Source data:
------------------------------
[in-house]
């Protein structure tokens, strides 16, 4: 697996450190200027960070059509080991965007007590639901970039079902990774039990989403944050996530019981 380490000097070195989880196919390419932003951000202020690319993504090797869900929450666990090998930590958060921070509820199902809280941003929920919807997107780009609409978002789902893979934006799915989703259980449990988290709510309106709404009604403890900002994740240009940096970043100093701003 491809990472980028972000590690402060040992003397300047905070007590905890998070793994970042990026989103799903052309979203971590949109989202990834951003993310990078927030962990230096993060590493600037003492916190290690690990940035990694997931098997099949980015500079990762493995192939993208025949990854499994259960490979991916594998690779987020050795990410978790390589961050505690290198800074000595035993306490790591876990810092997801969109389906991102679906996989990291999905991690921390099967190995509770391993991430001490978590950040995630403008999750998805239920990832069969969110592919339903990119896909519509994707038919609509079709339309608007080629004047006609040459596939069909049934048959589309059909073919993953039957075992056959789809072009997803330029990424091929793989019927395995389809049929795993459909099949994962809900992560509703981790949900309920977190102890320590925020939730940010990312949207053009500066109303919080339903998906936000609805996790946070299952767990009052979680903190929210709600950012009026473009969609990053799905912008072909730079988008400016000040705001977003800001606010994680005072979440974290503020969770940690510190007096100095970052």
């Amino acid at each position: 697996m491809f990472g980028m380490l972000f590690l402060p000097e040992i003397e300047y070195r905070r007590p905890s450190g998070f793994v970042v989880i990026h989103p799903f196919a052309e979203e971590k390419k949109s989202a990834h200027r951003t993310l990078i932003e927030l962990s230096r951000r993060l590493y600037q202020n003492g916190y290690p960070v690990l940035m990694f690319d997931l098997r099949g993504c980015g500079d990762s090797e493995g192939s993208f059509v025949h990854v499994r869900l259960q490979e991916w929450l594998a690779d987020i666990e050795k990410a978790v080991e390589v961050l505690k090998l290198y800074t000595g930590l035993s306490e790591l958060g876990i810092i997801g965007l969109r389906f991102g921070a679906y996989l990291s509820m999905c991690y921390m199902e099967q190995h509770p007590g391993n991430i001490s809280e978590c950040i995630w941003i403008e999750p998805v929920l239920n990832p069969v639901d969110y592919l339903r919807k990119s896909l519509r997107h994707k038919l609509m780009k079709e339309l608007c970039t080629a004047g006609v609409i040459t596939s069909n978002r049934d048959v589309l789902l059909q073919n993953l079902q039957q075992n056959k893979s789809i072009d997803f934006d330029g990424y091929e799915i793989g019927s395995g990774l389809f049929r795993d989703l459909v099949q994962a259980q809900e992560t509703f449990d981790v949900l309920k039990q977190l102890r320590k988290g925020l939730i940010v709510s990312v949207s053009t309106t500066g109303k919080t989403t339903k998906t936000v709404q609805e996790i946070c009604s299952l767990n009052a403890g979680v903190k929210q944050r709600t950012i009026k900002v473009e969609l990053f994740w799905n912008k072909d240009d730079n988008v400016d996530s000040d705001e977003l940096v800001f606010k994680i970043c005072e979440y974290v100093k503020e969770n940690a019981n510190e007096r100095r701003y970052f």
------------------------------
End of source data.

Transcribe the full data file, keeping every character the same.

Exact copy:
[in-house]
């Protein structure tokens, strides 16, 4: 697996450190200027960070059509080991965007007590639901970039079902990774039990989403944050996530019981 380490000097070195989880196919390419932003951000202020690319993504090797869900929450666990090998930590958060921070509820199902809280941003929920919807997107780009609409978002789902893979934006799915989703259980449990988290709510309106709404009604403890900002994740240009940096970043100093701003 491809990472980028972000590690402060040992003397300047905070007590905890998070793994970042990026989103799903052309979203971590949109989202990834951003993310990078927030962990230096993060590493600037003492916190290690690990940035990694997931098997099949980015500079990762493995192939993208025949990854499994259960490979991916594998690779987020050795990410978790390589961050505690290198800074000595035993306490790591876990810092997801969109389906991102679906996989990291999905991690921390099967190995509770391993991430001490978590950040995630403008999750998805239920990832069969969110592919339903990119896909519509994707038919609509079709339309608007080629004047006609040459596939069909049934048959589309059909073919993953039957075992056959789809072009997803330029990424091929793989019927395995389809049929795993459909099949994962809900992560509703981790949900309920977190102890320590925020939730940010990312949207053009500066109303919080339903998906936000609805996790946070299952767990009052979680903190929210709600950012009026473009969609990053799905912008072909730079988008400016000040705001977003800001606010994680005072979440974290503020969770940690510190007096100095970052």
């Amino acid at each position: 697996m491809f990472g980028m380490l972000f590690l402060p000097e040992i003397e300047y070195r905070r007590p905890s450190g998070f793994v970042v989880i990026h989103p799903f196919a052309e979203e971590k390419k949109s989202a990834h200027r951003t993310l990078i932003e927030l962990s230096r951000r993060l590493y600037q202020n003492g916190y290690p960070v690990l940035m990694f690319d997931l098997r099949g993504c980015g500079d990762s090797e493995g192939s993208f059509v025949h990854v499994r869900l259960q490979e991916w929450l594998a690779d987020i666990e050795k990410a978790v080991e390589v961050l505690k090998l290198y800074t000595g930590l035993s306490e790591l958060g876990i810092i997801g965007l969109r389906f991102g921070a679906y996989l990291s509820m999905c991690y921390m199902e099967q190995h509770p007590g391993n991430i001490s809280e978590c950040i995630w941003i403008e999750p998805v929920l239920n990832p069969v639901d969110y592919l339903r919807k990119s896909l519509r997107h994707k038919l609509m780009k079709e339309l608007c970039t080629a004047g006609v609409i040459t596939s069909n978002r049934d048959v589309l789902l059909q073919n993953l079902q039957q075992n056959k893979s789809i072009d997803f934006d330029g990424y091929e799915i793989g019927s395995g990774l389809f049929r795993d989703l459909v099949q994962a259980q809900e992560t509703f449990d981790v949900l309920k039990q977190l102890r320590k988290g925020l939730i940010v709510s990312v949207s053009t309106t500066g109303k919080t989403t339903k998906t936000v709404q609805e996790i946070c009604s299952l767990n009052a403890g979680v903190k929210q944050r709600t950012i009026k900002v473009e969609l990053f994740w799905n912008k072909d240009d730079n988008v400016d996530s000040d705001e977003l940096v800001f606010k994680i970043c005072e979440y974290v100093k503020e969770n940690a019981n510190e007096r100095r701003y970052f």